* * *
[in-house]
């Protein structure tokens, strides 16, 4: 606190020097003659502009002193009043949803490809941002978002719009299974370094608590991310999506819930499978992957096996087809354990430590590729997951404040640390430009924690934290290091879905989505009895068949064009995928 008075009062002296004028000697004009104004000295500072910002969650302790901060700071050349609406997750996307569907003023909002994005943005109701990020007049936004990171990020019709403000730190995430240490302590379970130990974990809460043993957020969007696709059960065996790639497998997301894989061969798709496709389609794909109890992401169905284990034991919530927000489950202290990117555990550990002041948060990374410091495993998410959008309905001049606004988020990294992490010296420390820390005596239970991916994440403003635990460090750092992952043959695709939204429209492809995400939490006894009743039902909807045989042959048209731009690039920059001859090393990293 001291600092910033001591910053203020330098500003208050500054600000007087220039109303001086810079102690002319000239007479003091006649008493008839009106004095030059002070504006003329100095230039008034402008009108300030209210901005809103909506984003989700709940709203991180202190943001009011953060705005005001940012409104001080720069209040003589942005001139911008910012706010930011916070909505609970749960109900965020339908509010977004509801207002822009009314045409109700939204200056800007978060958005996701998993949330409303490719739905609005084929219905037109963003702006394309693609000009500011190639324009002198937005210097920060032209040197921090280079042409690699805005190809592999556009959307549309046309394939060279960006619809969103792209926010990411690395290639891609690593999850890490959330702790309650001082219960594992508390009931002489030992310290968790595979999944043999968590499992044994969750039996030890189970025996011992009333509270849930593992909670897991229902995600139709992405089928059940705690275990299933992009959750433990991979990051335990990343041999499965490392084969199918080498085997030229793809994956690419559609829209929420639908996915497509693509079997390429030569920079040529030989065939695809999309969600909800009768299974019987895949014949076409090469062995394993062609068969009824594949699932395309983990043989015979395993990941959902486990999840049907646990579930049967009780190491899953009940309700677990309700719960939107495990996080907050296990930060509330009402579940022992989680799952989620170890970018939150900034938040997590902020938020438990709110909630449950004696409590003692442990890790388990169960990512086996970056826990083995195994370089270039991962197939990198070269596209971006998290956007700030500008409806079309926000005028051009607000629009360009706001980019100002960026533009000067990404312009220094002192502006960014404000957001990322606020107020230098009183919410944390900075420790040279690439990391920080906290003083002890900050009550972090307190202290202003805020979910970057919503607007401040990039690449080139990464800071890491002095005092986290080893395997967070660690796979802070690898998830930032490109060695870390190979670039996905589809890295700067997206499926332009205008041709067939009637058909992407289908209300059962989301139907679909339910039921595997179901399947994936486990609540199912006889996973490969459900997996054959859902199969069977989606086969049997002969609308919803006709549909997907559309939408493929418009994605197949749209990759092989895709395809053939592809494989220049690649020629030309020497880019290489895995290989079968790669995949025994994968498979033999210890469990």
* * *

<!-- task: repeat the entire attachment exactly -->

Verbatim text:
[in-house]
């Protein structure tokens, strides 16, 4: 606190020097003659502009002193009043949803490809941002978002719009299974370094608590991310999506819930499978992957096996087809354990430590590729997951404040640390430009924690934290290091879905989505009895068949064009995928 008075009062002296004028000697004009104004000295500072910002969650302790901060700071050349609406997750996307569907003023909002994005943005109701990020007049936004990171990020019709403000730190995430240490302590379970130990974990809460043993957020969007696709059960065996790639497998997301894989061969798709496709389609794909109890992401169905284990034991919530927000489950202290990117555990550990002041948060990374410091495993998410959008309905001049606004988020990294992490010296420390820390005596239970991916994440403003635990460090750092992952043959695709939204429209492809995400939490006894009743039902909807045989042959048209731009690039920059001859090393990293 001291600092910033001591910053203020330098500003208050500054600000007087220039109303001086810079102690002319000239007479003091006649008493008839009106004095030059002070504006003329100095230039008034402008009108300030209210901005809103909506984003989700709940709203991180202190943001009011953060705005005001940012409104001080720069209040003589942005001139911008910012706010930011916070909505609970749960109900965020339908509010977004509801207002822009009314045409109700939204200056800007978060958005996701998993949330409303490719739905609005084929219905037109963003702006394309693609000009500011190639324009002198937005210097920060032209040197921090280079042409690699805005190809592999556009959307549309046309394939060279960006619809969103792209926010990411690395290639891609690593999850890490959330702790309650001082219960594992508390009931002489030992310290968790595979999944043999968590499992044994969750039996030890189970025996011992009333509270849930593992909670897991229902995600139709992405089928059940705690275990299933992009959750433990991979990051335990990343041999499965490392084969199918080498085997030229793809994956690419559609829209929420639908996915497509693509079997390429030569920079040529030989065939695809999309969600909800009768299974019987895949014949076409090469062995394993062609068969009824594949699932395309983990043989015979395993990941959902486990999840049907646990579930049967009780190491899953009940309700677990309700719960939107495990996080907050296990930060509330009402579940022992989680799952989620170890970018939150900034938040997590902020938020438990709110909630449950004696409590003692442990890790388990169960990512086996970056826990083995195994370089270039991962197939990198070269596209971006998290956007700030500008409806079309926000005028051009607000629009360009706001980019100002960026533009000067990404312009220094002192502006960014404000957001990322606020107020230098009183919410944390900075420790040279690439990391920080906290003083002890900050009550972090307190202290202003805020979910970057919503607007401040990039690449080139990464800071890491002095005092986290080893395997967070660690796979802070690898998830930032490109060695870390190979670039996905589809890295700067997206499926332009205008041709067939009637058909992407289908209300059962989301139907679909339910039921595997179901399947994936486990609540199912006889996973490969459900997996054959859902199969069977989606086969049997002969609308919803006709549909997907559309939408493929418009994605197949749209990759092989895709395809053939592809494989220049690649020629030309020497880019290489895995290989079968790669995949025994994968498979033999210890469990």